Create a 2 pages page paper that discusses decoding the face negotiation theory.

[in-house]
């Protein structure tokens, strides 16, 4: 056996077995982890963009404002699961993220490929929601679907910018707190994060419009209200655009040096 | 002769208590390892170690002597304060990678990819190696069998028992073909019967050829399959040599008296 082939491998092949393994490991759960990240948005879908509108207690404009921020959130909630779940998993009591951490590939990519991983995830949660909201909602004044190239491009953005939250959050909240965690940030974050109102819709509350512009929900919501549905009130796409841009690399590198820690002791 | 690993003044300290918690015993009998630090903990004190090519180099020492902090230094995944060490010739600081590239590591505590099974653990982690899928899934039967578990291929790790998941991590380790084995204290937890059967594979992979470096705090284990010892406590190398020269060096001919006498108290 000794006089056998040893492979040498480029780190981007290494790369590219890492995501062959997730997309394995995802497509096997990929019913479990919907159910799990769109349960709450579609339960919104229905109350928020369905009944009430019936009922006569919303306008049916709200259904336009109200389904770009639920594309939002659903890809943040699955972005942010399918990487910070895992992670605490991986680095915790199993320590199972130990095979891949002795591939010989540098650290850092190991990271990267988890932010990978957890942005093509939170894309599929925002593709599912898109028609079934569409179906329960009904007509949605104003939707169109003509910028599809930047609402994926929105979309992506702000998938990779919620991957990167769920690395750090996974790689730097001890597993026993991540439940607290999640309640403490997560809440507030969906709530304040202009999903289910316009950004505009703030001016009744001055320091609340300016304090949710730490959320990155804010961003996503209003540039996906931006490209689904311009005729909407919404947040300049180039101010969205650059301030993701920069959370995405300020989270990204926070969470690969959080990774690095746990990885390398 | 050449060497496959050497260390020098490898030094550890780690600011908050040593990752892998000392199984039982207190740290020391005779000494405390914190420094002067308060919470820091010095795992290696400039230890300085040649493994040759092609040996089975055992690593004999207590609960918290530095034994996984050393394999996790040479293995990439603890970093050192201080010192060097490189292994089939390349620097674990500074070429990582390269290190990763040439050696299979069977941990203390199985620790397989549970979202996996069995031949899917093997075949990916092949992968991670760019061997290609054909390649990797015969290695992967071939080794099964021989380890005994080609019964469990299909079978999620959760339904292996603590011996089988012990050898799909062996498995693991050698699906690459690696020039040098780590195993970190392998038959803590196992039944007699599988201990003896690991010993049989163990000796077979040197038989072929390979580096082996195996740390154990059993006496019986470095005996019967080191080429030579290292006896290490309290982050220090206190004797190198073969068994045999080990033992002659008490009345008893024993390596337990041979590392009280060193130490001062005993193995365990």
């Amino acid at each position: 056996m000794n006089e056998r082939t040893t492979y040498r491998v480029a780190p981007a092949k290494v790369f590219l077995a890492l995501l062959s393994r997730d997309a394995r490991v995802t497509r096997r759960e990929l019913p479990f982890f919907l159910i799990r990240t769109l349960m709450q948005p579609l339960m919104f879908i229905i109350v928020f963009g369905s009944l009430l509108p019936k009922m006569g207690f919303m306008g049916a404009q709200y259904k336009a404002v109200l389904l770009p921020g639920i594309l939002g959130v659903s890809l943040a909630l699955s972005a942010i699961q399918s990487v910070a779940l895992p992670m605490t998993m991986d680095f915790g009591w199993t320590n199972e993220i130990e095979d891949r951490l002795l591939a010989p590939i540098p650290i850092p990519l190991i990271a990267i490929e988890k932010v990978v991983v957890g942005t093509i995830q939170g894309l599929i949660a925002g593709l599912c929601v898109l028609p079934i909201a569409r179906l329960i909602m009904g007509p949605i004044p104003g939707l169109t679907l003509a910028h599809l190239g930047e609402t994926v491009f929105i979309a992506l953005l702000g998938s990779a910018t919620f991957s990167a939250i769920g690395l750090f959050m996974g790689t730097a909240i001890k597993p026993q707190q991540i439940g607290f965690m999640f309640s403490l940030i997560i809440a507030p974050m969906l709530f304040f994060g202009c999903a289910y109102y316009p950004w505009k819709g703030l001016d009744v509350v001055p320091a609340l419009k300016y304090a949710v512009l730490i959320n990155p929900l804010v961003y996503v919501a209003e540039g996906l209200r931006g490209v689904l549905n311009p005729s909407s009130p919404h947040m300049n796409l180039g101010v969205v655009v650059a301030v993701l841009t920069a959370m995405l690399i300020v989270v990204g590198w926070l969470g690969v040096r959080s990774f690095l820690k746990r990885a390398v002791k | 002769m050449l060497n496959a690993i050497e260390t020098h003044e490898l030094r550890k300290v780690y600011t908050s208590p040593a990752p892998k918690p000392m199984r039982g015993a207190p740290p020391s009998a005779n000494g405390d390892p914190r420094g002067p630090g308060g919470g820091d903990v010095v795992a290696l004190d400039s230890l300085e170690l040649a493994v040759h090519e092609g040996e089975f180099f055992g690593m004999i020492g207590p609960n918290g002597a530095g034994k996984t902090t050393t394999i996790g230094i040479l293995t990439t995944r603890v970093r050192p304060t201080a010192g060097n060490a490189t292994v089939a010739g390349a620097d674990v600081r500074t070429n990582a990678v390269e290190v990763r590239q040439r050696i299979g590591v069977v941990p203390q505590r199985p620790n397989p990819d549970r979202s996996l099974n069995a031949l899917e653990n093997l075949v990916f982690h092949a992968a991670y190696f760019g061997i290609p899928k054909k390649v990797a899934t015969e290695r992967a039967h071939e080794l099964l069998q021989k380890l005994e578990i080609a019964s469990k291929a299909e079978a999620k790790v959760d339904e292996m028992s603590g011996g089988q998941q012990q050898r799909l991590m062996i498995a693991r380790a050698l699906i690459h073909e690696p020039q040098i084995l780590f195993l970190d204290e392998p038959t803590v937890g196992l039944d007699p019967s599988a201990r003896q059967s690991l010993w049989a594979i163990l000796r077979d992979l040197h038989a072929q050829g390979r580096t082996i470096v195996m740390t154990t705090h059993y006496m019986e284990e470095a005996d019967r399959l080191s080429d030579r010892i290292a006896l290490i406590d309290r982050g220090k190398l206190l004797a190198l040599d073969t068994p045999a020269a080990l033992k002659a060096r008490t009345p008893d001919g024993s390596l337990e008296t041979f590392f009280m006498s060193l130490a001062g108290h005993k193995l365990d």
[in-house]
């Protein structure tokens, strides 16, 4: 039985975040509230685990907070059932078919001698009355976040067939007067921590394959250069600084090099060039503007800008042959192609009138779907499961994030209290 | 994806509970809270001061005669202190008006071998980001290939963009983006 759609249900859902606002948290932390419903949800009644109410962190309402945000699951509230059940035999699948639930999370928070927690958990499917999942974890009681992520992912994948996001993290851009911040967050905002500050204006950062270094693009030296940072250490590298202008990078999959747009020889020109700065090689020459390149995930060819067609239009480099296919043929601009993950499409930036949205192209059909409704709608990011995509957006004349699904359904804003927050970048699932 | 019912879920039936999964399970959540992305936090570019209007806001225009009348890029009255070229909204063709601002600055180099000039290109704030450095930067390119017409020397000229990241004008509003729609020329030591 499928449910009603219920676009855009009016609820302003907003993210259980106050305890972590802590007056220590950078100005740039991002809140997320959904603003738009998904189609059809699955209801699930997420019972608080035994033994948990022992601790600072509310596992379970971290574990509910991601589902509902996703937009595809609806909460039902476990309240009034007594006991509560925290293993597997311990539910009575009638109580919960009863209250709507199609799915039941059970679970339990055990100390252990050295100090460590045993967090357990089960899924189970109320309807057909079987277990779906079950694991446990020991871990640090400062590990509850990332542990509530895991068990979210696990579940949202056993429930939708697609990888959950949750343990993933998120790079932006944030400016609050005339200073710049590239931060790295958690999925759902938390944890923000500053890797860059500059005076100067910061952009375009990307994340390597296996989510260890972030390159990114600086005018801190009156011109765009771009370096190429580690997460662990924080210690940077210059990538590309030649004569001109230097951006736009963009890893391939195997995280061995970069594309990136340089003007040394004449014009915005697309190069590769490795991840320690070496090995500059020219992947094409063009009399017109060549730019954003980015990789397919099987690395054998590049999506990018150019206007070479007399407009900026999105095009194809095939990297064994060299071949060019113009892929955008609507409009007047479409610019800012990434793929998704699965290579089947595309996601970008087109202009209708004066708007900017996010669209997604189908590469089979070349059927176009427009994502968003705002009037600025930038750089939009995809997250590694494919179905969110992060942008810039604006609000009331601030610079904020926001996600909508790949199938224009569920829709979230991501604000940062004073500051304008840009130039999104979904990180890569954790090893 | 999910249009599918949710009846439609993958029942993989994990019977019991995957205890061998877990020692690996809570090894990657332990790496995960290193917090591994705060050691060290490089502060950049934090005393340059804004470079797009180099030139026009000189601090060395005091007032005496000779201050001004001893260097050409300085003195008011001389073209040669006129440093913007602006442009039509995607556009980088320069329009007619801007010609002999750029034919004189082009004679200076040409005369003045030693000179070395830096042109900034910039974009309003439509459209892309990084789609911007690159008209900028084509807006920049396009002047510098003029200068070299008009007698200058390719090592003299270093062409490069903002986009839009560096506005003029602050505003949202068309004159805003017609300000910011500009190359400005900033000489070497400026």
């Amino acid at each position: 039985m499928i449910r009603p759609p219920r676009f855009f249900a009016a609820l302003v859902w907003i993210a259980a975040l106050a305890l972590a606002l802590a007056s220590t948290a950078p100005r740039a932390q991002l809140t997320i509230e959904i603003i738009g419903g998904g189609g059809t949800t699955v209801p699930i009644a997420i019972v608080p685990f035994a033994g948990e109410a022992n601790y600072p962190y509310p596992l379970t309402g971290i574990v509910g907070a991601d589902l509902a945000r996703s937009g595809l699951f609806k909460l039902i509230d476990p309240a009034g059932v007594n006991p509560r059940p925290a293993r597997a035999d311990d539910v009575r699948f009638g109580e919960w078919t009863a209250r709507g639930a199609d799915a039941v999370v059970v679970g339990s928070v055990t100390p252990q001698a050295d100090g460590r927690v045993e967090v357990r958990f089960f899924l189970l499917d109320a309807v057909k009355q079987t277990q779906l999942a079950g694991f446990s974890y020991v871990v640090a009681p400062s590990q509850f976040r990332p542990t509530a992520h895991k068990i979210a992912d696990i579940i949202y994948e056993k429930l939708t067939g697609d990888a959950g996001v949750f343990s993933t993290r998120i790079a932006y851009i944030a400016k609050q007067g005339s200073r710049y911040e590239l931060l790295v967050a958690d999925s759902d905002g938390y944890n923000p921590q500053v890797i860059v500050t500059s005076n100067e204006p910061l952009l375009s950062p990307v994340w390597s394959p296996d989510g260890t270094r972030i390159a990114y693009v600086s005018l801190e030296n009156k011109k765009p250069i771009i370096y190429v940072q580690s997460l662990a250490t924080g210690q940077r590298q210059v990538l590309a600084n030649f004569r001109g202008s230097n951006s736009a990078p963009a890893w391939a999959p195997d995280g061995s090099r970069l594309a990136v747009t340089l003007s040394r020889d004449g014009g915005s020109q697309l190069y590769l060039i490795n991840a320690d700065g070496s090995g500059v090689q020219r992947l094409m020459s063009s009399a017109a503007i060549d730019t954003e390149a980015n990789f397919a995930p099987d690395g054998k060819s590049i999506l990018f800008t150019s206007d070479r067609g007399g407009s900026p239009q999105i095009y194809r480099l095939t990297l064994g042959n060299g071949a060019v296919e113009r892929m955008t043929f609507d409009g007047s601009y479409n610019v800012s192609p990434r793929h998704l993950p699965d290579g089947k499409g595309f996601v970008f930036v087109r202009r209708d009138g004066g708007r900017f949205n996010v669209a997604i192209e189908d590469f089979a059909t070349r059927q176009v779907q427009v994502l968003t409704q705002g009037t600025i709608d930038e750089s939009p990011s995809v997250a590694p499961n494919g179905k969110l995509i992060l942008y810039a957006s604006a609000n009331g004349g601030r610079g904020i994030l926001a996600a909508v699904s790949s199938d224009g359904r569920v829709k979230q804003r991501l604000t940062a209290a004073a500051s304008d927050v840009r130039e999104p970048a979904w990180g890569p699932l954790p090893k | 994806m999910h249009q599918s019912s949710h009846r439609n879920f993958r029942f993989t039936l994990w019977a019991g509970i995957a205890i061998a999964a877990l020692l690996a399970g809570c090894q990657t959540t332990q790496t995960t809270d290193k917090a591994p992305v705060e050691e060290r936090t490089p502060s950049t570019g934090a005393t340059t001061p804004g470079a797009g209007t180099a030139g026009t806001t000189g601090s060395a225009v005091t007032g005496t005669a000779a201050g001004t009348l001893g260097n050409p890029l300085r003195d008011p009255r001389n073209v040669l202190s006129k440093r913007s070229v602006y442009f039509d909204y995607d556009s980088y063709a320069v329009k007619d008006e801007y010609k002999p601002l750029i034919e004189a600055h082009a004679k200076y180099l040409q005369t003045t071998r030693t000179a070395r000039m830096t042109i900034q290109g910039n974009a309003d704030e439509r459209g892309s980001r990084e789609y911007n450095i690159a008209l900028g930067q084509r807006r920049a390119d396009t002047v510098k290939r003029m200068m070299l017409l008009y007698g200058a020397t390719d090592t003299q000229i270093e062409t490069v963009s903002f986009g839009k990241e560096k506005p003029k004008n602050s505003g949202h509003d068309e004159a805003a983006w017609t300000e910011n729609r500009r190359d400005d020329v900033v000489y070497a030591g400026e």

Create a 2 pages page paper that discusses decoding the face negotiation theory. DECODING THE FACE NEGOTIATION THEORY The Face Negotiation Theory can be rather technical and It was introduced by Stella Ting-Toomey, a communications professor at California State University, aimed at improving communication for resolving conflicts. “Face” is a metaphor for public self-image. “Conflict” is “a form of intense interpersonal and intrapersonal dissonance,” between people with opposing goals, needs, and values (Beauvais, n.d.). To better understand the theory, let us apply it to the story of the Dalai Lama. The Dalai Lama is a holy personage in Tibet in Western China. As a two-year old child, he was chosen by Tibetan Buddhist monks, as the reincarnation of the departed 13th spiritual leader of their people called the Dalai Lama. At age 5, he was enthroned in 1940 as the 14th Dalai Lama, and he grew up in an atmosphere of monastic holiness and scholarship. Today, the Dalai Lama is a Doctor in Buddhist Philosophy, but he is also an exiled leader because in 1950, the People’s Liberation Army of Mao Zedong annexed the land of Tibet into the territory of Mainland China. While in exile in India, the Dalai Lama has vigorously pursued the liberation of his once-independent people. Through the years, Tibetans suffered more than 200,000 dead during the Great Leap Forward occupation of Tibet, 130,000 refugees in exile, 6,000 monasteries destroyed, apart from disappearances and detentions of Tibetan citizens and monks. But surprisingly after years in exile, the Dalai Lama in 2002 opened a dialogue with Beijing officials. He also relinquished the Tibetan goal of independence in favor of genuine autonomy, giving China the control of Tibetan defense and foreign policy. More recently, he expressed support to China’s entry in the United Nation, saying “the world community has a real responsibility to bring China into the mainstream” (Time, 2008). And he points out that the whole world, including the 6 million Tibetans in China, stands to gain from a peaceful and unified China. He stressed that that for Tibetans to think of the Chinese as enemies—and vice versa—is to say they will long be surrounded by enemies. Thus, he wants the idea of “enmities” out of his Middle Way Initiative. (Time, 2008). In Face Negotiation, there is a basic assumption, namely that the individual and the group are intertwined. And within this individual-and-group well-knit relationship, there are two cultures: One, the “me centered” or low-context culture. the Second, the ”other-oriented” high-context culture (Gallagher, 1997). For Ting Toomey, Americans belong to the “me-centered” low-context culture. and some Asians are of the “other-oriented” high-context culture. Thus Americans generally desire independence seeking basic rights of space, privacy, and freedom. On the other hand, Asians desire “inclusion” through respect, approval, appreciation by others. In this sense, the Dalai Lama seems to have crossed from the low-context culture to the high-context culture. He has preferred to dialogue, and not to fight his adversary. In life, the confrontational “me centered” low-context culture is combative and may no longer serve societies effectively, given globalization and a shrunken global environment. The Dalai Lama may have found a new inner face, and practices ingeniously the art of politics. And as the threat of terror bombings and wars face our millennium, we too may also need a different “face.” As the Dalai Lama succeeded in doing, we can cross cultures and become “other-oriented” to resolve not only human conflicts, but the more menacing crisis of the ecological decay of our dying planet. References Beauvais, D. ( n.d. ) A Research Report About Face-Negotiation Theory. Retrieved from http://oak.cats.ohiou.edu-db108494/Classes/InCo234/Face_Negotiation/index.html Gallagher, E. (1997) Stella Ting-Toomey’s Free Negotiation Theory. Retrieved from http://oak.cats.ohiou.edu-eg515298/face.htm Iyer, P. (2008) A Monks’ Struggle. Time. Pp. 34-39.

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